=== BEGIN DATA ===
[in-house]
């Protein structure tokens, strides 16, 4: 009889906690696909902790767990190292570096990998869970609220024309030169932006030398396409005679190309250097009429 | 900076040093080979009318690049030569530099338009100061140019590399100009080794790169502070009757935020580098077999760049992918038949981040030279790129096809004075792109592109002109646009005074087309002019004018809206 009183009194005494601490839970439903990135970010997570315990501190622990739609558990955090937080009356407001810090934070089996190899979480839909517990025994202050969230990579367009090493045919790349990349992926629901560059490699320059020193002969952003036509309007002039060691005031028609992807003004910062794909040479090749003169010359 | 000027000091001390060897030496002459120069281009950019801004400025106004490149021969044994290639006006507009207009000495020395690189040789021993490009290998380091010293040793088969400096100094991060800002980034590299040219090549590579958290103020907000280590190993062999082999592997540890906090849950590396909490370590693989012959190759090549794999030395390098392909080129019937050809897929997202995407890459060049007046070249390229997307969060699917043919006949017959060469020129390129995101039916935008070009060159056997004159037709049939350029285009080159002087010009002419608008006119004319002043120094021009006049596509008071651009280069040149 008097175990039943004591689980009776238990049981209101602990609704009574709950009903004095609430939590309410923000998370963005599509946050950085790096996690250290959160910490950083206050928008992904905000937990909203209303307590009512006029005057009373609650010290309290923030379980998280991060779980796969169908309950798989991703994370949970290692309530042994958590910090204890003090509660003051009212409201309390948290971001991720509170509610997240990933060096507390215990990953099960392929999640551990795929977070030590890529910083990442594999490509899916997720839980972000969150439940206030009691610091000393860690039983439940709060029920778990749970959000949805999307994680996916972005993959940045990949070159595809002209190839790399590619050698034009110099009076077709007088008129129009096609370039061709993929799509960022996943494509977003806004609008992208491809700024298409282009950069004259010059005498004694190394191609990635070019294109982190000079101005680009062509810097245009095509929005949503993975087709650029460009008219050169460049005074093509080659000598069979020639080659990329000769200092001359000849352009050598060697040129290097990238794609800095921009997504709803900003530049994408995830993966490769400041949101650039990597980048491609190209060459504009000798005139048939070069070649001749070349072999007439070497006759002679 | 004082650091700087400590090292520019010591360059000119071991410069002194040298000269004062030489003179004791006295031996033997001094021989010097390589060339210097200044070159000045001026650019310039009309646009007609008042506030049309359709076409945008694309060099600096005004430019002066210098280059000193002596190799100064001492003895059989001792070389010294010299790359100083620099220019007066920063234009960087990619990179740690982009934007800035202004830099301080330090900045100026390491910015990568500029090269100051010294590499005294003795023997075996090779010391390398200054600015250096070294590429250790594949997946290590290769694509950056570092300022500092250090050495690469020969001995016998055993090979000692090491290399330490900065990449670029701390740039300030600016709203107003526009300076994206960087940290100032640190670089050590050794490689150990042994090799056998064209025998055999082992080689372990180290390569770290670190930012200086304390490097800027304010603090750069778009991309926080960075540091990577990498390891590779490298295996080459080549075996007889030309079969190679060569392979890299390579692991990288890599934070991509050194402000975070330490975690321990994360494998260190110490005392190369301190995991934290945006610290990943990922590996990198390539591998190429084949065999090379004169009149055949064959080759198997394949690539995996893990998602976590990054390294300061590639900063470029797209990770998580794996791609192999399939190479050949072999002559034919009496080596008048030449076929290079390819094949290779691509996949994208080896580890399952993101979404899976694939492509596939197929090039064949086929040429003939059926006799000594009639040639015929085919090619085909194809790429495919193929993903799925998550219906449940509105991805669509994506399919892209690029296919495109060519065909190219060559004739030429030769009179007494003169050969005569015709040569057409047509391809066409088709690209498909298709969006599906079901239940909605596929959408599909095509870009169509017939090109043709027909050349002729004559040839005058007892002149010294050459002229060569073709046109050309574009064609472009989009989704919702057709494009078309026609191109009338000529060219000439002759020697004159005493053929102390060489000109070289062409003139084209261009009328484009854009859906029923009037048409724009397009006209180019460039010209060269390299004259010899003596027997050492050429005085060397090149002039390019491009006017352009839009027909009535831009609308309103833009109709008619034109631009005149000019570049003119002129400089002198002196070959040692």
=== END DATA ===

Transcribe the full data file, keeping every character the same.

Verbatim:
[in-house]
């Protein structure tokens, strides 16, 4: 009889906690696909902790767990190292570096990998869970609220024309030169932006030398396409005679190309250097009429 | 900076040093080979009318690049030569530099338009100061140019590399100009080794790169502070009757935020580098077999760049992918038949981040030279790129096809004075792109592109002109646009005074087309002019004018809206 009183009194005494601490839970439903990135970010997570315990501190622990739609558990955090937080009356407001810090934070089996190899979480839909517990025994202050969230990579367009090493045919790349990349992926629901560059490699320059020193002969952003036509309007002039060691005031028609992807003004910062794909040479090749003169010359 | 000027000091001390060897030496002459120069281009950019801004400025106004490149021969044994290639006006507009207009000495020395690189040789021993490009290998380091010293040793088969400096100094991060800002980034590299040219090549590579958290103020907000280590190993062999082999592997540890906090849950590396909490370590693989012959190759090549794999030395390098392909080129019937050809897929997202995407890459060049007046070249390229997307969060699917043919006949017959060469020129390129995101039916935008070009060159056997004159037709049939350029285009080159002087010009002419608008006119004319002043120094021009006049596509008071651009280069040149 008097175990039943004591689980009776238990049981209101602990609704009574709950009903004095609430939590309410923000998370963005599509946050950085790096996690250290959160910490950083206050928008992904905000937990909203209303307590009512006029005057009373609650010290309290923030379980998280991060779980796969169908309950798989991703994370949970290692309530042994958590910090204890003090509660003051009212409201309390948290971001991720509170509610997240990933060096507390215990990953099960392929999640551990795929977070030590890529910083990442594999490509899916997720839980972000969150439940206030009691610091000393860690039983439940709060029920778990749970959000949805999307994680996916972005993959940045990949070159595809002209190839790399590619050698034009110099009076077709007088008129129009096609370039061709993929799509960022996943494509977003806004609008992208491809700024298409282009950069004259010059005498004694190394191609990635070019294109982190000079101005680009062509810097245009095509929005949503993975087709650029460009008219050169460049005074093509080659000598069979020639080659990329000769200092001359000849352009050598060697040129290097990238794609800095921009997504709803900003530049994408995830993966490769400041949101650039990597980048491609190209060459504009000798005139048939070069070649001749070349072999007439070497006759002679 | 004082650091700087400590090292520019010591360059000119071991410069002194040298000269004062030489003179004791006295031996033997001094021989010097390589060339210097200044070159000045001026650019310039009309646009007609008042506030049309359709076409945008694309060099600096005004430019002066210098280059000193002596190799100064001492003895059989001792070389010294010299790359100083620099220019007066920063234009960087990619990179740690982009934007800035202004830099301080330090900045100026390491910015990568500029090269100051010294590499005294003795023997075996090779010391390398200054600015250096070294590429250790594949997946290590290769694509950056570092300022500092250090050495690469020969001995016998055993090979000692090491290399330490900065990449670029701390740039300030600016709203107003526009300076994206960087940290100032640190670089050590050794490689150990042994090799056998064209025998055999082992080689372990180290390569770290670190930012200086304390490097800027304010603090750069778009991309926080960075540091990577990498390891590779490298295996080459080549075996007889030309079969190679060569392979890299390579692991990288890599934070991509050194402000975070330490975690321990994360494998260190110490005392190369301190995991934290945006610290990943990922590996990198390539591998190429084949065999090379004169009149055949064959080759198997394949690539995996893990998602976590990054390294300061590639900063470029797209990770998580794996791609192999399939190479050949072999002559034919009496080596008048030449076929290079390819094949290779691509996949994208080896580890399952993101979404899976694939492509596939197929090039064949086929040429003939059926006799000594009639040639015929085919090619085909194809790429495919193929993903799925998550219906449940509105991805669509994506399919892209690029296919495109060519065909190219060559004739030429030769009179007494003169050969005569015709040569057409047509391809066409088709690209498909298709969006599906079901239940909605596929959408599909095509870009169509017939090109043709027909050349002729004559040839005058007892002149010294050459002229060569073709046109050309574009064609472009989009989704919702057709494009078309026609191109009338000529060219000439002759020697004159005493053929102390060489000109070289062409003139084209261009009328484009854009859906029923009037048409724009397009006209180019460039010209060269390299004259010899003596027997050492050429005085060397090149002039390019491009006017352009839009027909009535831009609308309103833009109709008619034109631009005149000019570049003119002129400089002198002196070959040692």